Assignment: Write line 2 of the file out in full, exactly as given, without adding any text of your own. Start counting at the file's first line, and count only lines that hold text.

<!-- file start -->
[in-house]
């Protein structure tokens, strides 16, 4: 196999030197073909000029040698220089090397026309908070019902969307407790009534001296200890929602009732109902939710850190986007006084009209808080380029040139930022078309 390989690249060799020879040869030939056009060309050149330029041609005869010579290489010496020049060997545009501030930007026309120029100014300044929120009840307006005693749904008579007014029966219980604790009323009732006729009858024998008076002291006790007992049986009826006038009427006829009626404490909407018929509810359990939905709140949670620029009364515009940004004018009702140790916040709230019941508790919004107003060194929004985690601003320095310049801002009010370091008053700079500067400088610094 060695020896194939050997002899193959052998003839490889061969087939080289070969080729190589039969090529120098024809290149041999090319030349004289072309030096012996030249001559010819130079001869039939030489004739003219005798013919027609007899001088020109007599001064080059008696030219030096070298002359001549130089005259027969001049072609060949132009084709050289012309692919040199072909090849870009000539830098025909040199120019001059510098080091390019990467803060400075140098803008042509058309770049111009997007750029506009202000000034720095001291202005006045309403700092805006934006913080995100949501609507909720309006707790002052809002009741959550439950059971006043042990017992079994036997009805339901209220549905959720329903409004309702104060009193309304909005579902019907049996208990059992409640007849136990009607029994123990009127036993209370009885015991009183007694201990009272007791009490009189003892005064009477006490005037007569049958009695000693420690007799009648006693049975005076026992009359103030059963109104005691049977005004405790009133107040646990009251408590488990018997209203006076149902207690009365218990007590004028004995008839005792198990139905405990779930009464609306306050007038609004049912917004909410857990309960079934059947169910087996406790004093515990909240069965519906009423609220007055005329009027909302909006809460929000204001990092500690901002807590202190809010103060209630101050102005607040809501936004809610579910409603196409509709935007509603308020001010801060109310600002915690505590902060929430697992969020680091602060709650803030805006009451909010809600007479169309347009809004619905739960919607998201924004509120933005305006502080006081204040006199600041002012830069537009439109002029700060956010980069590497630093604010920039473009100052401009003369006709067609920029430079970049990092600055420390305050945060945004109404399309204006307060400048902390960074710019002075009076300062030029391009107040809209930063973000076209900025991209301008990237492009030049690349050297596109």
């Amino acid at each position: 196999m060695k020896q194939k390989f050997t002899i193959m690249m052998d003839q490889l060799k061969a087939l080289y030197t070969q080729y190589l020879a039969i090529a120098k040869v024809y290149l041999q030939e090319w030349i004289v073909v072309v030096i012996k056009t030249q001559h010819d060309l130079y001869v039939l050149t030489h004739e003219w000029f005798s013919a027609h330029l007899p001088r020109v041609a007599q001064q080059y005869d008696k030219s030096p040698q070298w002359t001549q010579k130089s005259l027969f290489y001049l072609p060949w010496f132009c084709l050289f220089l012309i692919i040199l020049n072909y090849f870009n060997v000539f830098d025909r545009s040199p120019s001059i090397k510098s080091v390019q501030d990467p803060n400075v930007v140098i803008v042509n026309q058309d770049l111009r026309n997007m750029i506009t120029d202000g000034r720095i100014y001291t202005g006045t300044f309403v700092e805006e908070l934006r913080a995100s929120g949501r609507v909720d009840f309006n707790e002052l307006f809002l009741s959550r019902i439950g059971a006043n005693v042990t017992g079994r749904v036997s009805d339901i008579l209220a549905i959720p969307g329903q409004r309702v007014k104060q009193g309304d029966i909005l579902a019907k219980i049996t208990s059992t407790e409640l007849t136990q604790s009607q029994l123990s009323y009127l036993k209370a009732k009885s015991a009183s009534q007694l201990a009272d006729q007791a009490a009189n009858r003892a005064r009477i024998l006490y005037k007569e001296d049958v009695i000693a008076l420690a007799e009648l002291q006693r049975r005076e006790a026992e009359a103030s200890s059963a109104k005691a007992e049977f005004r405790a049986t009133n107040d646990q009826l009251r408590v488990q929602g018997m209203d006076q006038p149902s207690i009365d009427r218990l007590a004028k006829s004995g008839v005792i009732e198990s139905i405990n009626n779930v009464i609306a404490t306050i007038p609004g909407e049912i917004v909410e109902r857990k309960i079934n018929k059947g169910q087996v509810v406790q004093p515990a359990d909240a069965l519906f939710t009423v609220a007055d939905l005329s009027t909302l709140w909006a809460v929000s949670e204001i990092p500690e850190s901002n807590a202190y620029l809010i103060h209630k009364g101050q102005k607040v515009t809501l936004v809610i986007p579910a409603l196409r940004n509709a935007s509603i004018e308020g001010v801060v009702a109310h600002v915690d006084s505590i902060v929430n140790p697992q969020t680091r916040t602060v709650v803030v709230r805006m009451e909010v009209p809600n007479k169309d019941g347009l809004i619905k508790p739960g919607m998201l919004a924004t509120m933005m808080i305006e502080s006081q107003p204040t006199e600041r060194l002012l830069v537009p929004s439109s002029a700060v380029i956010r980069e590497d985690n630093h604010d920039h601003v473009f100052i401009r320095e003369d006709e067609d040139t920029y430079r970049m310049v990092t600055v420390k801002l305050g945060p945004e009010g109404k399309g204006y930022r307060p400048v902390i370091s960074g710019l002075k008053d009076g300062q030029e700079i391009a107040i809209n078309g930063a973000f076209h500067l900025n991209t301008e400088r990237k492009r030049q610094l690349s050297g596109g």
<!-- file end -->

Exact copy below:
């Protein structure tokens, strides 16, 4: 196999030197073909000029040698220089090397026309908070019902969307407790009534001296200890929602009732109902939710850190986007006084009209808080380029040139930022078309 390989690249060799020879040869030939056009060309050149330029041609005869010579290489010496020049060997545009501030930007026309120029100014300044929120009840307006005693749904008579007014029966219980604790009323009732006729009858024998008076002291006790007992049986009826006038009427006829009626404490909407018929509810359990939905709140949670620029009364515009940004004018009702140790916040709230019941508790919004107003060194929004985690601003320095310049801002009010370091008053700079500067400088610094 060695020896194939050997002899193959052998003839490889061969087939080289070969080729190589039969090529120098024809290149041999090319030349004289072309030096012996030249001559010819130079001869039939030489004739003219005798013919027609007899001088020109007599001064080059008696030219030096070298002359001549130089005259027969001049072609060949132009084709050289012309692919040199072909090849870009000539830098025909040199120019001059510098080091390019990467803060400075140098803008042509058309770049111009997007750029506009202000000034720095001291202005006045309403700092805006934006913080995100949501609507909720309006707790002052809002009741959550439950059971006043042990017992079994036997009805339901209220549905959720329903409004309702104060009193309304909005579902019907049996208990059992409640007849136990009607029994123990009127036993209370009885015991009183007694201990009272007791009490009189003892005064009477006490005037007569049958009695000693420690007799009648006693049975005076026992009359103030059963109104005691049977005004405790009133107040646990009251408590488990018997209203006076149902207690009365218990007590004028004995008839005792198990139905405990779930009464609306306050007038609004049912917004909410857990309960079934059947169910087996406790004093515990909240069965519906009423609220007055005329009027909302909006809460929000204001990092500690901002807590202190809010103060209630101050102005607040809501936004809610579910409603196409509709935007509603308020001010801060109310600002915690505590902060929430697992969020680091602060709650803030805006009451909010809600007479169309347009809004619905739960919607998201924004509120933005305006502080006081204040006199600041002012830069537009439109002029700060956010980069590497630093604010920039473009100052401009003369006709067609920029430079970049990092600055420390305050945060945004109404399309204006307060400048902390960074710019002075009076300062030029391009107040809209930063973000076209900025991209301008990237492009030049690349050297596109």